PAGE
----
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UNTHSC Scholar is an open access repository of the intellectual output and publicly available materials of the university. UNTHSC Scholar provides stable access to data, highlights community partnerships and engagement, and enables discovery of these works by the international scientific community. It preserves the history, growth and innovation of the University of North Texas Health Science Center as an institution.

 

Recent Submissions

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The Interaction Between Arterial Stiffness, Amplitude of Cerebral Blood Flow Oscillations, and Cerebral Tissue Oxygenation
(2024-05) Hudson, Lindsey M.; Rickards, Caroline A.; Tune, Johnathan D.; Dick, Gregory M.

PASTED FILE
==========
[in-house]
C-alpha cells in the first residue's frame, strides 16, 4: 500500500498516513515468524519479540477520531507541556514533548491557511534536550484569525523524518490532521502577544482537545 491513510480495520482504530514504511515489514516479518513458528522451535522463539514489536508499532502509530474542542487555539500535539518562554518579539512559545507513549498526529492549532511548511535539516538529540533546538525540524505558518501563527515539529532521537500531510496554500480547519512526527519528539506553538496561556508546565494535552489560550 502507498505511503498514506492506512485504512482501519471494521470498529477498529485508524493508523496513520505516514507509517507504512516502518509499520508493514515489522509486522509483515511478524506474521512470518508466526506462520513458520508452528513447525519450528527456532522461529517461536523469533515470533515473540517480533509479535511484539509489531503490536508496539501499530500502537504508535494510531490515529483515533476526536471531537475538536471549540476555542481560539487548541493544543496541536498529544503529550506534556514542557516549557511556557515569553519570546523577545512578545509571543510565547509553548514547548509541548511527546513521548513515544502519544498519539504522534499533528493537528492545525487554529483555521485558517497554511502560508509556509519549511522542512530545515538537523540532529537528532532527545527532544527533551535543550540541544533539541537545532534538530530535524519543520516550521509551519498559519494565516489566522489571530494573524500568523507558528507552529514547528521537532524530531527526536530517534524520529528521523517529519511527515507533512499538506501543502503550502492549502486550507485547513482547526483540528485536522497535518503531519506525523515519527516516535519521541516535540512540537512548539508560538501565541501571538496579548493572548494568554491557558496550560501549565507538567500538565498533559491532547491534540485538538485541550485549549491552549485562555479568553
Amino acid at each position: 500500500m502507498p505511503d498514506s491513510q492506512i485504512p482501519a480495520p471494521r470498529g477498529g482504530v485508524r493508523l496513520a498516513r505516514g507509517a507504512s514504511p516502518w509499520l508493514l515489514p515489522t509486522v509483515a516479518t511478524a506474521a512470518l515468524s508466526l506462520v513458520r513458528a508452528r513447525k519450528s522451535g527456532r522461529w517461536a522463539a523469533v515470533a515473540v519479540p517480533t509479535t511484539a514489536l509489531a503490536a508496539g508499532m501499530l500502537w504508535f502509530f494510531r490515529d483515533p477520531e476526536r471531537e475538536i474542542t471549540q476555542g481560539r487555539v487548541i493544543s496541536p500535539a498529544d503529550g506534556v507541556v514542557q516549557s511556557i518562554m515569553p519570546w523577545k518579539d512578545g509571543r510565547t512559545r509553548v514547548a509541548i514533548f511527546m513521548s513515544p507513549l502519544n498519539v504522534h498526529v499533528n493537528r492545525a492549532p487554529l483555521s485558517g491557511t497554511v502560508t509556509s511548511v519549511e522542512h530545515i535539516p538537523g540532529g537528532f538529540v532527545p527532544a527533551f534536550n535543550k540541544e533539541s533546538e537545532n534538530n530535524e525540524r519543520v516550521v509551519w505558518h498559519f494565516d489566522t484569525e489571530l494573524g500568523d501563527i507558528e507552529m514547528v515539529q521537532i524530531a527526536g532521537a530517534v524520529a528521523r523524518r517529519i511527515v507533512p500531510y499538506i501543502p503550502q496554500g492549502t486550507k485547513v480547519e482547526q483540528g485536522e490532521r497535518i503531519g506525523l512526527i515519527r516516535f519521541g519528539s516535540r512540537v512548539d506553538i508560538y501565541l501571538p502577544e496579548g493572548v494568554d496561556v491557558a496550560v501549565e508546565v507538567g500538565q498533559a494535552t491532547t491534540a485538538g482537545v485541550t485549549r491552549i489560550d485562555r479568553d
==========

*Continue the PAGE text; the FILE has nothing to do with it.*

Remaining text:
Inducing 0.1 Hz (10-s cycle) oscillations in cerebral blood flow attenuates the reduction in cerebral tissue oxygenation during simulated hemorrhage in humans. Our laboratory has developed a potential therapeutic technique called pulsatile perfusion therapy (PPT) which induces 0.1 Hz oscillations in cerebral blood flow. It is unknown, however, how stiffness of the arteries influences the magnitude of cerebral blood flow oscillations, and/or the protection of cerebral tissue oxygenation. When 0.1 Hz oscillations are induced during simulated hemorrhage, we hypothesized that: 1) arterial stiffness of the internal carotid artery (ICA) and common carotid artery (CCA) would increase from rest; 2) the amplitude of 0.1 Hz oscillations in cerebral blood flow would be higher in individuals with stiffer arteries, and; 3) the reduction in cerebral tissue oxygenation would be smaller with higher amplitude of cerebral blood flow oscillations. Two studies using two different techniques of PPT were performed to investigate these hypotheses. Study 1: In a retrospective analysis, 8 healthy human participants (age: 30.1±7.6 y) underwent a 10-min hypovolemic oscillatory lower body negative pressure (OLBNP) protocol, where chamber pressure oscillated every 5-s between -30 mmHg and -90 mmHg (i.e., 0.1 Hz). ICA β-stiffness index was calculated from measurements of ICA diameter (via ultrasound imaging), and arterial pressure (via finger photoplethysmography). Middle cerebral artery velocity (MCAv) was measured using transcranial doppler ultrasound, and cerebral tissue oxygenation (ScO2) was measured with near infrared spectroscopy. Fast Fourier transformation was used to quantify oscillations in mean MCAv at ~0.1 Hz. While mean MCAv 0.1 Hz oscillations increased from baseline to OLBNP (N=8, 34.0±33.9 (cm/s)2 vs. 104.7±58.1 (cm/s)2, p=0.01), ICA β stiffness did not increase (N=5, 6.1±0.7 au vs. 8.2±2.7 au, p=0.21). There was no relationship between baseline ICA β-stiffness and the percent change in mean MCAv 0.1 Hz oscillations (N=5; r=0.44, p=0.46). ScO2 decreased from baseline to OLBNP (N=8, 66.5±2.9 % vs. 64.8±2.9 %, p=0.03), but there was also no relationship between the percent change in mean MCAv 0.1 Hz oscillations and the decrease in ScO2 (r=0.28, p=0.50). Study 2: In a prospective pilot study, 3 participants underwent a 10-min LBNP protocol to a chamber pressure of -60 mmHg, and hemodynamic oscillations were simultaneously induced with bilateral thigh cuffs inflating for 5-s to 230 mmHg then deflating for 5-s in a 10-s cycle (i.e., 0.1 Hz). β-stiffness index of the CCA was measured. In this pilot study, insufficient data were collected to perform statistics for each of the three aims, so descriptive results are presented. Adequate ultrasound measurements were made for assessment of CCA β- stiffness in two participants; in the control condition, CCA β-stiffness was 6.7 ± 2.4 au during baseline and increased to 7.4 ± 1.1 au during LBNP (N=2). With PPT, CCA β-stiffness was 6.6 ± 1.6 au during baseline and increased to 7.8 ± 2.2 au during LBNP (N=2). The amplitude of MCAv 0.1 Hz oscillations increased from 7.9 (cm/s)2 at baseline of the control condition to 179.8 (cm/s)2 (i.e., a ~23-fold increase) during LBNP. The amplitude of MCAv 0.1 Hz oscillations increased from 25.8 (cm/s)2 during baseline of PPT to 210.2 (cm/s)2 (~8-fold increase) during LBNP (N=1). ScO2 decreased from 75.0% to 71.3% during LBNP in the control condition, and from 73.4% to 71.6% in the PPT condition (N=1). Based on the results of Study 1, 0.1 Hz OLBNP does not increase ICA stiffness, and there is no relationship between ICA stiffness, amplitude of induced 0.1 Hz cerebral blood flow oscillations, and the reduction in cerebral tissue oxygenation during simulated hemorrhage. However, as this analysis was performed retrospectively, and arterial stiffness was not initially an outcome measure, there were limited data available for analysis. For Study 2, we were successfully able to induce 0.1 Hz oscillations in cerebral blood flow by combining LBNP with bilateral thigh cuff inflations. However, insufficient data were available to make definitive conclusions about the role of PPT on CCA β-stiffness, 0.1 Hz oscillations in cerebral blood flow, or the relationship in 0.1 Hz oscillations in cerebral blood flow and protection of cerebral tissue oxygenation. This study is currently ongoing, and additional data will provide further insight into these relationships.